The notion that today all Americans share a common creed merits challenge.  Certainly a committed and influential minority - the left - oppose the nation's foundational creed.  The American left has been influenced more by Marx than Jefferson; more by socialism than classical liberalism; and more by moral relativism than moral universalism.  The left is by no means anti-government, though it can be anti-authority - when that authority isn't its own. 

The leftism that has invested liberalism is an alien creed.  The Democratic Party - the primary vehicle for liberal ideas - would be unrecognizable to Jefferson and Jackson (and, no doubt, spurned by them). 

There's a real divide in America today - and not merely a divide caused by passions or expressions of passions in the service of shared core principles.  The American left is different; its departure from the nation's foundational creed is deliberate.  The left wishes to radically transform the nation. 

Today's challenge for believers in the nation's creed is to reassert the primacy of that creed to its fullest.  It means defeating the left, and it means drawing stark distinctions that leave no confusion about what divides most Americans from the left.

If that's the result of the fifth period of creedal passions, then we are, indeed, living in momentously historical times.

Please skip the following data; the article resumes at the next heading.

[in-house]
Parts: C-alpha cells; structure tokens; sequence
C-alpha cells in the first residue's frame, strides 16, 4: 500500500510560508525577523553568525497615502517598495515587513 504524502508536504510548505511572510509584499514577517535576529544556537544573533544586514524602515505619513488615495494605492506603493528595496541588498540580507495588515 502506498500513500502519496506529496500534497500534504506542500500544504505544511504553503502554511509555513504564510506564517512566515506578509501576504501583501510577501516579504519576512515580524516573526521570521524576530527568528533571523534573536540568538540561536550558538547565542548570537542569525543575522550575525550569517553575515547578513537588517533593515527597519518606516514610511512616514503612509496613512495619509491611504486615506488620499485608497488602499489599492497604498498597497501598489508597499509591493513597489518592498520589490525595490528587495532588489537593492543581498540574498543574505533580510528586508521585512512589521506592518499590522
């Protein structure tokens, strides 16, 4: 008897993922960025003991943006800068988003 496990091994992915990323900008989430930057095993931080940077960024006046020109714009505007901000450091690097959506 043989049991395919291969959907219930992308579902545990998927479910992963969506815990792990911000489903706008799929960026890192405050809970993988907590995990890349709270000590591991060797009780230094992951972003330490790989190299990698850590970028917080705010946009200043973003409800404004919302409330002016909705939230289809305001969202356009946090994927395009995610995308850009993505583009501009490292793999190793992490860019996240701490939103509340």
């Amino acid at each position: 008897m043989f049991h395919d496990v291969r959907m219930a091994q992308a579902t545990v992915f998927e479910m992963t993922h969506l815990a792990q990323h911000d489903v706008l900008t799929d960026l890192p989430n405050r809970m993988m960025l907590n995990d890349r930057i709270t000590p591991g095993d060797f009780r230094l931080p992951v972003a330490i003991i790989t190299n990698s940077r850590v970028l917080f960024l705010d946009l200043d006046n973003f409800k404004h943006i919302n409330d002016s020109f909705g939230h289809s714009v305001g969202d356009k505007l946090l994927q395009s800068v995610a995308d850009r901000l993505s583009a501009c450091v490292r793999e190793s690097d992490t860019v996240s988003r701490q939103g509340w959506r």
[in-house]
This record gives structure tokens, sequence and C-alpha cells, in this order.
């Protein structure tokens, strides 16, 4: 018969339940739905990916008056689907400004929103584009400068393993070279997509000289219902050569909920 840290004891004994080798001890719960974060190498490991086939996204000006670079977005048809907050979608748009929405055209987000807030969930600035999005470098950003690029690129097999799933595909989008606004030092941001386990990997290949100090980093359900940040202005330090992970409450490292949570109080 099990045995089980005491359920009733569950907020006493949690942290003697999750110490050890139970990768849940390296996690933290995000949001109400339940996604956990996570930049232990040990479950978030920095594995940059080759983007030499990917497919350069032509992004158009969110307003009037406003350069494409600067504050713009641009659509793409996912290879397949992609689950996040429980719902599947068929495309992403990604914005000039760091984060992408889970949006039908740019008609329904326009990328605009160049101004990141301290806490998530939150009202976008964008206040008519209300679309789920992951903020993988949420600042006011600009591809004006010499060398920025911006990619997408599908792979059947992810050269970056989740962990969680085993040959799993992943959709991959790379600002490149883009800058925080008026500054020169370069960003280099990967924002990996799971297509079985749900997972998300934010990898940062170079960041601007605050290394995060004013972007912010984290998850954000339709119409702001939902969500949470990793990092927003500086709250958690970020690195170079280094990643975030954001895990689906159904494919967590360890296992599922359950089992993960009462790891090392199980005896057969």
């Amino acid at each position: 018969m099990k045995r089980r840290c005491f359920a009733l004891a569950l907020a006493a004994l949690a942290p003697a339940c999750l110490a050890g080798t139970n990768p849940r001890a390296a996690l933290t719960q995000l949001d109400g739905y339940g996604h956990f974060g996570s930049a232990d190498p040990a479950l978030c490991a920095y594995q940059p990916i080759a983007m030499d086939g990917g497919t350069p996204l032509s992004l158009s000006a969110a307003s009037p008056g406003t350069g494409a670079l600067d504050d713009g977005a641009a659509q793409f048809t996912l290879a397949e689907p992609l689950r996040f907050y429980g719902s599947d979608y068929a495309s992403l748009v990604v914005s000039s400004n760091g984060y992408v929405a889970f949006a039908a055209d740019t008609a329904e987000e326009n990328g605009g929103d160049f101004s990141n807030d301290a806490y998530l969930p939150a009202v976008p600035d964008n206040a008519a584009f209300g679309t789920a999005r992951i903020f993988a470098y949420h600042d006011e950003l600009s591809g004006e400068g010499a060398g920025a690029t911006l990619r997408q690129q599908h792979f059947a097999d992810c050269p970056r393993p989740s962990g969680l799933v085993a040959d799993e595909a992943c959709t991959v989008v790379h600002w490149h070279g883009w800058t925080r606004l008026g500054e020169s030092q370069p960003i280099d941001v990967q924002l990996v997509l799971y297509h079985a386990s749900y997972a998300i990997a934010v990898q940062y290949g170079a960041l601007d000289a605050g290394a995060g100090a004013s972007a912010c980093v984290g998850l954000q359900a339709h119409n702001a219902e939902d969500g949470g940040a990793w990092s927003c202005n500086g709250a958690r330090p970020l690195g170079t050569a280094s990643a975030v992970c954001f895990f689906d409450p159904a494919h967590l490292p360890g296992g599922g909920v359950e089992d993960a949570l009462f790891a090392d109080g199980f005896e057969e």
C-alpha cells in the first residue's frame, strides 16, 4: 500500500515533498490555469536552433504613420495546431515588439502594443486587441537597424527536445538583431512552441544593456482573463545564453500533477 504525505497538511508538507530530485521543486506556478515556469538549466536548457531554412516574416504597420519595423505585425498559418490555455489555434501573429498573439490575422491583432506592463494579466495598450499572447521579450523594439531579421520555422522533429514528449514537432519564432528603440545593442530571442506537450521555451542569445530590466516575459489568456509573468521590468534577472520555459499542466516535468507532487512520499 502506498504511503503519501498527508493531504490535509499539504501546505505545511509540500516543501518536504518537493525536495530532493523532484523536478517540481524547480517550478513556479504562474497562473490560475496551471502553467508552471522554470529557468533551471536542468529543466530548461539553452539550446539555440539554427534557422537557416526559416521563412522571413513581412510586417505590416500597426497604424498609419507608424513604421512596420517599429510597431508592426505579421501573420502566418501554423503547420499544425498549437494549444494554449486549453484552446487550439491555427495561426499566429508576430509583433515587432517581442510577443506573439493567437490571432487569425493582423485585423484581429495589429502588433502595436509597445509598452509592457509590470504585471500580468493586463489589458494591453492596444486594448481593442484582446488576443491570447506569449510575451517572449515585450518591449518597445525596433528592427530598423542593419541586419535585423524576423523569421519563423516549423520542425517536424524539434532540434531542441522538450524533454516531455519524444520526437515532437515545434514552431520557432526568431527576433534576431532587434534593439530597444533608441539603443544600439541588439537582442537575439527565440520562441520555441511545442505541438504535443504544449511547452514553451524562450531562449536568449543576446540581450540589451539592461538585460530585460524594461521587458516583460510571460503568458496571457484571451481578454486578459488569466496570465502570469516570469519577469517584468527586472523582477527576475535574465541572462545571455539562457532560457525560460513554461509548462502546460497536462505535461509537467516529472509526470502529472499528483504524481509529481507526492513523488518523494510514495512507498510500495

We Americans are largely united in core principles - or are we?  We're anti-government and anti-authority - all of us?  Our differences - or "disharmonies" - are varying expressions of our shared core principles - or are they? 

George Will wrote an interesting and provocative article in yesterday's Washington Post about America's history of "creedal passion."  Will borrowed extensively from the late scholar Samuel P. Huntington's writings to make his points. 

The upshot of Will's analysis is that America has entered a fifth period of creedal passion.  The other periods were "the Revolutionary era (1770s), the Jacksonian era (the 1830s), the Progressive era (1900-20) and the 1960s."  One wonders how the 1850s and the Civil War should be designated, but that's for another day. 

The "creed" is the anti-government and anti-authority beliefs that Americans have held from the Revolution onward.  Think of creedal passion as times when Americans' desire to live more closely to the nation's founding principles causes national life to bubble and roil.  Such bubbling up of passion increases the "disharmony" that is a feature of an America always striving to meet its ideals.